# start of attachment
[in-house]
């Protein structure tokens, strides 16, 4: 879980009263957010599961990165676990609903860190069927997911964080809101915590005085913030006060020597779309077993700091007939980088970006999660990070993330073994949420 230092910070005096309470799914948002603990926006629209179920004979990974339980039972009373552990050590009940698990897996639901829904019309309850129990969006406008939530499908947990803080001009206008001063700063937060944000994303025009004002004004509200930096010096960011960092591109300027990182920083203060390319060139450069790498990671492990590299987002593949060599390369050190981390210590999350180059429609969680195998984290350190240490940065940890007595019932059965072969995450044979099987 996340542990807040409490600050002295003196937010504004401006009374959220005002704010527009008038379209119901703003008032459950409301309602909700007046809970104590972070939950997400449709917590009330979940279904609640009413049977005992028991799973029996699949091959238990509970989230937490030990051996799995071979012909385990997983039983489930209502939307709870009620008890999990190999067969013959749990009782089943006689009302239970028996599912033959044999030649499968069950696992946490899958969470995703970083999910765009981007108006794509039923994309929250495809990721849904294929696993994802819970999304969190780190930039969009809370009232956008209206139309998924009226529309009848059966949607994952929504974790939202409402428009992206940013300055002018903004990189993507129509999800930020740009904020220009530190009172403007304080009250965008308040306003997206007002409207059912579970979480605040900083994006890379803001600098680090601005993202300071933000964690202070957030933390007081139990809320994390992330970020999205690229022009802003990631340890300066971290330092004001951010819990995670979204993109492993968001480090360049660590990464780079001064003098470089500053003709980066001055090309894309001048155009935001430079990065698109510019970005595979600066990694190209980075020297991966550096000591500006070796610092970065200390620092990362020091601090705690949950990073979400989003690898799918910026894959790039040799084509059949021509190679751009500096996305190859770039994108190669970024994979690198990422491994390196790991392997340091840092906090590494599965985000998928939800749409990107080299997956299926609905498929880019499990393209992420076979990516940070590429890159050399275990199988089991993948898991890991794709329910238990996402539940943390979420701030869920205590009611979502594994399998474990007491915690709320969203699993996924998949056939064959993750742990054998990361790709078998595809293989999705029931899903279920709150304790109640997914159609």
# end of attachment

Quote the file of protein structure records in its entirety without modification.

[in-house]
């Protein structure tokens, strides 16, 4: 879980009263957010599961990165676990609903860190069927997911964080809101915590005085913030006060020597779309077993700091007939980088970006999660990070993330073994949420 230092910070005096309470799914948002603990926006629209179920004979990974339980039972009373552990050590009940698990897996639901829904019309309850129990969006406008939530499908947990803080001009206008001063700063937060944000994303025009004002004004509200930096010096960011960092591109300027990182920083203060390319060139450069790498990671492990590299987002593949060599390369050190981390210590999350180059429609969680195998984290350190240490940065940890007595019932059965072969995450044979099987 996340542990807040409490600050002295003196937010504004401006009374959220005002704010527009008038379209119901703003008032459950409301309602909700007046809970104590972070939950997400449709917590009330979940279904609640009413049977005992028991799973029996699949091959238990509970989230937490030990051996799995071979012909385990997983039983489930209502939307709870009620008890999990190999067969013959749990009782089943006689009302239970028996599912033959044999030649499968069950696992946490899958969470995703970083999910765009981007108006794509039923994309929250495809990721849904294929696993994802819970999304969190780190930039969009809370009232956008209206139309998924009226529309009848059966949607994952929504974790939202409402428009992206940013300055002018903004990189993507129509999800930020740009904020220009530190009172403007304080009250965008308040306003997206007002409207059912579970979480605040900083994006890379803001600098680090601005993202300071933000964690202070957030933390007081139990809320994390992330970020999205690229022009802003990631340890300066971290330092004001951010819990995670979204993109492993968001480090360049660590990464780079001064003098470089500053003709980066001055090309894309001048155009935001430079990065698109510019970005595979600066990694190209980075020297991966550096000591500006070796610092970065200390620092990362020091601090705690949950990073979400989003690898799918910026894959790039040799084509059949021509190679751009500096996305190859770039994108190669970024994979690198990422491994390196790991392997340091840092906090590494599965985000998928939800749409990107080299997956299926609905498929880019499990393209992420076979990516940070590429890159050399275990199988089991993948898991890991794709329910238990996402539940943390979420701030869920205590009611979502594994399998474990007491915690709320969203699993996924998949056939064959993750742990054998990361790709078998595809293989999705029931899903279920709150304790109640997914159609």